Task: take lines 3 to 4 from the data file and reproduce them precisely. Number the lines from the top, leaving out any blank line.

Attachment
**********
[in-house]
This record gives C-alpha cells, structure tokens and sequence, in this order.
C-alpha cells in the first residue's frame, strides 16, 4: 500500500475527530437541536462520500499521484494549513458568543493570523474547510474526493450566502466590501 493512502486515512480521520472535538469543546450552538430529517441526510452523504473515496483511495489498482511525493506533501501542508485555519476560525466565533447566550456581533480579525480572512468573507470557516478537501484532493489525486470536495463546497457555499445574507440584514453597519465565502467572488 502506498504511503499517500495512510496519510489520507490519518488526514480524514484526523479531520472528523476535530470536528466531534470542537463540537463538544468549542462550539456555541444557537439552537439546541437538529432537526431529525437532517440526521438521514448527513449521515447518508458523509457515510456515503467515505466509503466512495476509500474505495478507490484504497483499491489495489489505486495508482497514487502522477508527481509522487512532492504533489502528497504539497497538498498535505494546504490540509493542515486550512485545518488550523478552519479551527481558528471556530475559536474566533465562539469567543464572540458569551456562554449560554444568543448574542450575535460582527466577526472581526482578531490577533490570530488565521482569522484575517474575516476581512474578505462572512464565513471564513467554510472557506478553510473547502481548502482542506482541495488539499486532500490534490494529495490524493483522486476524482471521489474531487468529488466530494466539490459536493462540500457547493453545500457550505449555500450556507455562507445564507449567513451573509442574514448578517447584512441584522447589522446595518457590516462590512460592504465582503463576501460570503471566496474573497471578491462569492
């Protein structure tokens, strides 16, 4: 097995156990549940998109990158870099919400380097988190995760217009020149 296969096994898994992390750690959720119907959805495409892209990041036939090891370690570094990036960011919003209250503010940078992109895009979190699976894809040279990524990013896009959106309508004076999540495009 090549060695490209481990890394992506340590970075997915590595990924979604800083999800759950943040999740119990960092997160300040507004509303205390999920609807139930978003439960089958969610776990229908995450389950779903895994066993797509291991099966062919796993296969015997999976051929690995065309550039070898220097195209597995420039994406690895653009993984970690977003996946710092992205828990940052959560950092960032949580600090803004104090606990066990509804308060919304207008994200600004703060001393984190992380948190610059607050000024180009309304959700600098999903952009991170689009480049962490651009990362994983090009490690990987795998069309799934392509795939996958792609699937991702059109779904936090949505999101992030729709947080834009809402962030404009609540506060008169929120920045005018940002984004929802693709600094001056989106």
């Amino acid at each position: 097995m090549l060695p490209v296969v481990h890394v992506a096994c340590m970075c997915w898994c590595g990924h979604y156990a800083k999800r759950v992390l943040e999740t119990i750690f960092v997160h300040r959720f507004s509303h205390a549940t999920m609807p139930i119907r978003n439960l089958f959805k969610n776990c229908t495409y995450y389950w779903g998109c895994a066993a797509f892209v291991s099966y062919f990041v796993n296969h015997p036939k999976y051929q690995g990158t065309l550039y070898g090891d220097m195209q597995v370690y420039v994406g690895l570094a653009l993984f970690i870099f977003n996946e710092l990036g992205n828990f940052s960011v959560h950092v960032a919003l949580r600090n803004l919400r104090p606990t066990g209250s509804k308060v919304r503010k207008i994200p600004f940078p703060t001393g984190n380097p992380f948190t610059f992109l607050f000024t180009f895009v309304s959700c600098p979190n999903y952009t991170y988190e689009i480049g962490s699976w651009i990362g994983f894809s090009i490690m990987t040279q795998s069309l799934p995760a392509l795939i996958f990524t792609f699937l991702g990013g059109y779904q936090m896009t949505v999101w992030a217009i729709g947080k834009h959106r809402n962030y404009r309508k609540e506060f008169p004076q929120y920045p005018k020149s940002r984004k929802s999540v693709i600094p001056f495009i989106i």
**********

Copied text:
C-alpha cells in the first residue's frame, strides 16, 4: 500500500475527530437541536462520500499521484494549513458568543493570523474547510474526493450566502466590501 493512502486515512480521520472535538469543546450552538430529517441526510452523504473515496483511495489498482511525493506533501501542508485555519476560525466565533447566550456581533480579525480572512468573507470557516478537501484532493489525486470536495463546497457555499445574507440584514453597519465565502467572488 502506498504511503499517500495512510496519510489520507490519518488526514480524514484526523479531520472528523476535530470536528466531534470542537463540537463538544468549542462550539456555541444557537439552537439546541437538529432537526431529525437532517440526521438521514448527513449521515447518508458523509457515510456515503467515505466509503466512495476509500474505495478507490484504497483499491489495489489505486495508482497514487502522477508527481509522487512532492504533489502528497504539497497538498498535505494546504490540509493542515486550512485545518488550523478552519479551527481558528471556530475559536474566533465562539469567543464572540458569551456562554449560554444568543448574542450575535460582527466577526472581526482578531490577533490570530488565521482569522484575517474575516476581512474578505462572512464565513471564513467554510472557506478553510473547502481548502482542506482541495488539499486532500490534490494529495490524493483522486476524482471521489474531487468529488466530494466539490459536493462540500457547493453545500457550505449555500450556507455562507445564507449567513451573509442574514448578517447584512441584522447589522446595518457590516462590512460592504465582503463576501460570503471566496474573497471578491462569492
């Protein structure tokens, strides 16, 4: 097995156990549940998109990158870099919400380097988190995760217009020149 296969096994898994992390750690959720119907959805495409892209990041036939090891370690570094990036960011919003209250503010940078992109895009979190699976894809040279990524990013896009959106309508004076999540495009 090549060695490209481990890394992506340590970075997915590595990924979604800083999800759950943040999740119990960092997160300040507004509303205390999920609807139930978003439960089958969610776990229908995450389950779903895994066993797509291991099966062919796993296969015997999976051929690995065309550039070898220097195209597995420039994406690895653009993984970690977003996946710092992205828990940052959560950092960032949580600090803004104090606990066990509804308060919304207008994200600004703060001393984190992380948190610059607050000024180009309304959700600098999903952009991170689009480049962490651009990362994983090009490690990987795998069309799934392509795939996958792609699937991702059109779904936090949505999101992030729709947080834009809402962030404009609540506060008169929120920045005018940002984004929802693709600094001056989106």